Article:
In the water, the steel tank seemed less buoyant than the aluminim tanks I'd been using, and I needed to inflate the BC to keep things afloat until I had it all on me. Then I went under and stayed there for 22 minutes. I found that the computer simply comes on and then displays a standard set of information: Oxygen percentage, current and maximum depth, dive time, remaining bottom time, remaining air pressure, and occasionally a couple of others. At one point a small icon appeared that I later identified as a pair of lungs, indicating "increased workload warning." I was pleased that I could see the large numbers well, and even the small ones, without optical adjustment. Of course, there was a lot of light.
I loved the freedom the Knighthawk BC provided. None of the bulk upfront, and unlike with a vest, you don't feel it when the air bladder inflates. I still need to find a good way to memorize whether it's the round or square button that inflates and deflates, but that'll become second nature soon enough. I really like the ScubaPro second stage and mouthpiece; very comfortable. And the Air2 BC-integrated secondary air supply also works well. So far so good. The "weightless" aspect of being underwater still presents problems. I often feel I am not in control of how and where my body moves, and I need to learn to control all that without flaying around.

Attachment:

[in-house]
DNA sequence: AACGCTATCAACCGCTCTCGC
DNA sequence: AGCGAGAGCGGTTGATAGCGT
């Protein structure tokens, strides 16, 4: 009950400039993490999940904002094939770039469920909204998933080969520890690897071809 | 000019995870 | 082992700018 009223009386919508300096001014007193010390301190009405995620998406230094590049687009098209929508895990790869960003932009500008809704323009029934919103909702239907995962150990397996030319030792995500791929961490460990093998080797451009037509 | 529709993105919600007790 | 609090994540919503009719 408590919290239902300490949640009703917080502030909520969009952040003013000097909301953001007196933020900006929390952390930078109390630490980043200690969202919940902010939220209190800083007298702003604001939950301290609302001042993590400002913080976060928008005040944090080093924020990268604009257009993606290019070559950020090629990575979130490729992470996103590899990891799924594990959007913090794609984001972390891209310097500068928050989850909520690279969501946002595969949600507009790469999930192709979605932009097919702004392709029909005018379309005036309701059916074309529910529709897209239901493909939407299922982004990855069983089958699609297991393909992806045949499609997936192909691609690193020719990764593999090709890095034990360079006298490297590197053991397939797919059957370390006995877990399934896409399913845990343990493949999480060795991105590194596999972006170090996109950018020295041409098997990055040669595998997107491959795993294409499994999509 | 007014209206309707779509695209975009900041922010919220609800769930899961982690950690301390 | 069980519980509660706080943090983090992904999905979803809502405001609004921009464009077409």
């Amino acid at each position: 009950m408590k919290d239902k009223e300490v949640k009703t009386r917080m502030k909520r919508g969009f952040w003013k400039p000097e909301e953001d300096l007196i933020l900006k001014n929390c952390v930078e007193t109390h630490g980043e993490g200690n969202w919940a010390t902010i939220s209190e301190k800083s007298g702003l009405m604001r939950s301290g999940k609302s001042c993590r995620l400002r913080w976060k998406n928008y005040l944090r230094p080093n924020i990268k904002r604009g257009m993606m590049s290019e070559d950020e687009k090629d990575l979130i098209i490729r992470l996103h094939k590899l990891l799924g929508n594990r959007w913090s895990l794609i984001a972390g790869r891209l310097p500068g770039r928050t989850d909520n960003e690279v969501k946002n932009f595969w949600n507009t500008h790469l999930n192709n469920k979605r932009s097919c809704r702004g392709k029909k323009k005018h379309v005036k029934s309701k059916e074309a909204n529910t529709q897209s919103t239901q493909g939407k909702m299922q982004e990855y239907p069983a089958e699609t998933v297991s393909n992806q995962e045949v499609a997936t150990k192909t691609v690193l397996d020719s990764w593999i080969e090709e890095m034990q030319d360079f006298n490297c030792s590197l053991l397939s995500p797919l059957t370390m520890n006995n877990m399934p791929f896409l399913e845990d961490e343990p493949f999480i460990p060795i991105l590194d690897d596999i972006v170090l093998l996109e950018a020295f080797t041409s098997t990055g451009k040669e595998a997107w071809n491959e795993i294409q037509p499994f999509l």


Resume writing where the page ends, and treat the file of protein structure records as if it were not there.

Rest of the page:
Later I learned, much to my chagrin, that I had the first stage on wrong! I had the secondary chamber with the low pressure ports point up, where it could hit my head. It really should only go on one way, the right way! Considering that air is of vital importance, the fact that there aren't markings neither on the tank nor on the regulator as to what points where and what is up and down is sort of alarming! And as someone who works on tuned cars, the total absence of torque specs for all of those connections, nuts and bolts perhaps even more so. "Tighten lightly" seems awfully imprecise for something that provides life under water!
Posted by conradb212 at August 21, 2006 10:54 PM